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Dying scenarios improve recall as much as survival scenarios.
|Title||Dying scenarios improve recall as much as survival scenarios.|
|Publication Type||Journal Article|
|Year of Publication||2014|
|Authors||Burns DJ, Hart J, Kramer ME|
|Journal||Memory (Hove, England)|
|Date Published||2014 Jan|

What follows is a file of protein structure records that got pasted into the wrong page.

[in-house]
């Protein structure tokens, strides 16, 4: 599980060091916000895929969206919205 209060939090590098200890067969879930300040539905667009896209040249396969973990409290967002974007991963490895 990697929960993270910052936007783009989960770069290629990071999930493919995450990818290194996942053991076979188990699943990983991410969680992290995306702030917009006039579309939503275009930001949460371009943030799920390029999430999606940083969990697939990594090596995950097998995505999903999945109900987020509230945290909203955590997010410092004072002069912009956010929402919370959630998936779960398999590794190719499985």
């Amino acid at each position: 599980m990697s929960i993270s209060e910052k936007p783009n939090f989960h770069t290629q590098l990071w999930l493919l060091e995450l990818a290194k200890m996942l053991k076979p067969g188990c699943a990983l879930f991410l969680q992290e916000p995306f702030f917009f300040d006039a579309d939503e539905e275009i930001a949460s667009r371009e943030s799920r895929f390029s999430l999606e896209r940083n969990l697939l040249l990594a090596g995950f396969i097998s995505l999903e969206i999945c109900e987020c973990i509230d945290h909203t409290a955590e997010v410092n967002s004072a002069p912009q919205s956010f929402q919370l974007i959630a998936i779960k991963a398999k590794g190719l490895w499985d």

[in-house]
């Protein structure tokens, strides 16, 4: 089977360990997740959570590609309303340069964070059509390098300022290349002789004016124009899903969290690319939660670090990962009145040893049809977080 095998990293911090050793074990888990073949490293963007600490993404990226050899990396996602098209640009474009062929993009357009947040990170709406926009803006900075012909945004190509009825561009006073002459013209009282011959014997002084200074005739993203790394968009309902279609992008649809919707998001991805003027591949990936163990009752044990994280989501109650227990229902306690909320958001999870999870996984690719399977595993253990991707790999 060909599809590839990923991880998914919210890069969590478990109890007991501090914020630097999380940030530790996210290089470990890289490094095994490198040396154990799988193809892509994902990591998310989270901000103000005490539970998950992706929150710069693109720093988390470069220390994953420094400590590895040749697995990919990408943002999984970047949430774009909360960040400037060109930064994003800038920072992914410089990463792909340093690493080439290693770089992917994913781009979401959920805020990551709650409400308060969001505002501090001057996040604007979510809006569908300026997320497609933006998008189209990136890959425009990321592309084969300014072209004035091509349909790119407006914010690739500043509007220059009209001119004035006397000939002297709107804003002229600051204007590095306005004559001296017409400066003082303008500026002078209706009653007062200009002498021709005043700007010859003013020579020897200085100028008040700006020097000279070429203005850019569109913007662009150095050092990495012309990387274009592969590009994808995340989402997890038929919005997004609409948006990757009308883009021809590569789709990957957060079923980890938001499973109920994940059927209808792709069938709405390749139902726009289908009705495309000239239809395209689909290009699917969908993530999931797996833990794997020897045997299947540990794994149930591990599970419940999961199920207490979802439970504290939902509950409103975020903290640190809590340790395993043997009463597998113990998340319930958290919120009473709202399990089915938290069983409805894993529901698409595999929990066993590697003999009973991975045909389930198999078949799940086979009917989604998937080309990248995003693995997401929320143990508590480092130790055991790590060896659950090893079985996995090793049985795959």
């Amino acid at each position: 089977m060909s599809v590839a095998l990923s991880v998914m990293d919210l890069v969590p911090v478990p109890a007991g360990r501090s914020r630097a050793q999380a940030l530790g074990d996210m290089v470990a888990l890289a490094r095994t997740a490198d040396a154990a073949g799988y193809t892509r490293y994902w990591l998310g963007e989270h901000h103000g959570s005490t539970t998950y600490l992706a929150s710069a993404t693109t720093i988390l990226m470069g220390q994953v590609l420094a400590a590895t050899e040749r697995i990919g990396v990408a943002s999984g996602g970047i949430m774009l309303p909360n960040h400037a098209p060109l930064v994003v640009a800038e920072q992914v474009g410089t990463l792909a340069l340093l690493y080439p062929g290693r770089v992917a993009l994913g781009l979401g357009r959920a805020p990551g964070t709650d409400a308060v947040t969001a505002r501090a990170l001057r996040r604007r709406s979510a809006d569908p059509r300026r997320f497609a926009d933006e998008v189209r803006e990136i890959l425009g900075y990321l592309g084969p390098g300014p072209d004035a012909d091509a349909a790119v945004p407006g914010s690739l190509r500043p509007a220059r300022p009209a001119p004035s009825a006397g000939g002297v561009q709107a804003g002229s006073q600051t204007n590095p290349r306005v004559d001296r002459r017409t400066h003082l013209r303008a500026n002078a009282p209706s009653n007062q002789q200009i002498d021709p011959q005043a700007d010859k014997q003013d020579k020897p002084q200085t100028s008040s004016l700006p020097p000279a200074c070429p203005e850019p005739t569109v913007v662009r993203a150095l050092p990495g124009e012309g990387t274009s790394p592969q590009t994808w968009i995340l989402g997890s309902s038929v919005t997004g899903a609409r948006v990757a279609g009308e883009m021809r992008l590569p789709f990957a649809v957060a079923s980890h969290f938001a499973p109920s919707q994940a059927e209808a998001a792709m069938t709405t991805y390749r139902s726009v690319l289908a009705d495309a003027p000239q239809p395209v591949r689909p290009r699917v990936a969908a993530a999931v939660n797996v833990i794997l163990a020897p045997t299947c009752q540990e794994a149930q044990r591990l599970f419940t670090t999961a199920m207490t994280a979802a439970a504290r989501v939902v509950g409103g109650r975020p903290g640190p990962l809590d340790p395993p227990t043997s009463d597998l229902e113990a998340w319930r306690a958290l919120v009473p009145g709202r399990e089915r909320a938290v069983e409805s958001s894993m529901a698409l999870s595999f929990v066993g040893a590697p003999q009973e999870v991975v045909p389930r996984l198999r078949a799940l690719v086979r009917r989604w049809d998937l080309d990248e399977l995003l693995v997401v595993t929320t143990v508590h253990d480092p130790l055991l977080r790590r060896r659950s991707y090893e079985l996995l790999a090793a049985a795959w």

Merely contemplating one's death improves retention for entirely unrelated material learned subsequently. This "dying to remember" effect seems conceptually related to the survival processing effect, whereby processing items for their relevance to being stranded in the grasslands leads to recall superior to that of other deep processing control conditions. The present experiments directly compared survival processing scenarios with "death processing" scenarios. Results showed that when the survival and dying scenarios are closely matched on key dimensions, and possible congruency effects are controlled, the dying and survival scenarios produced equivalently high recall levels. We conclude that the available evidence (cf. Bell, Roer, & Buchner, 2013; Klein, 2012), while not definitive, is consistent with the possibility of overlapping mechanisms.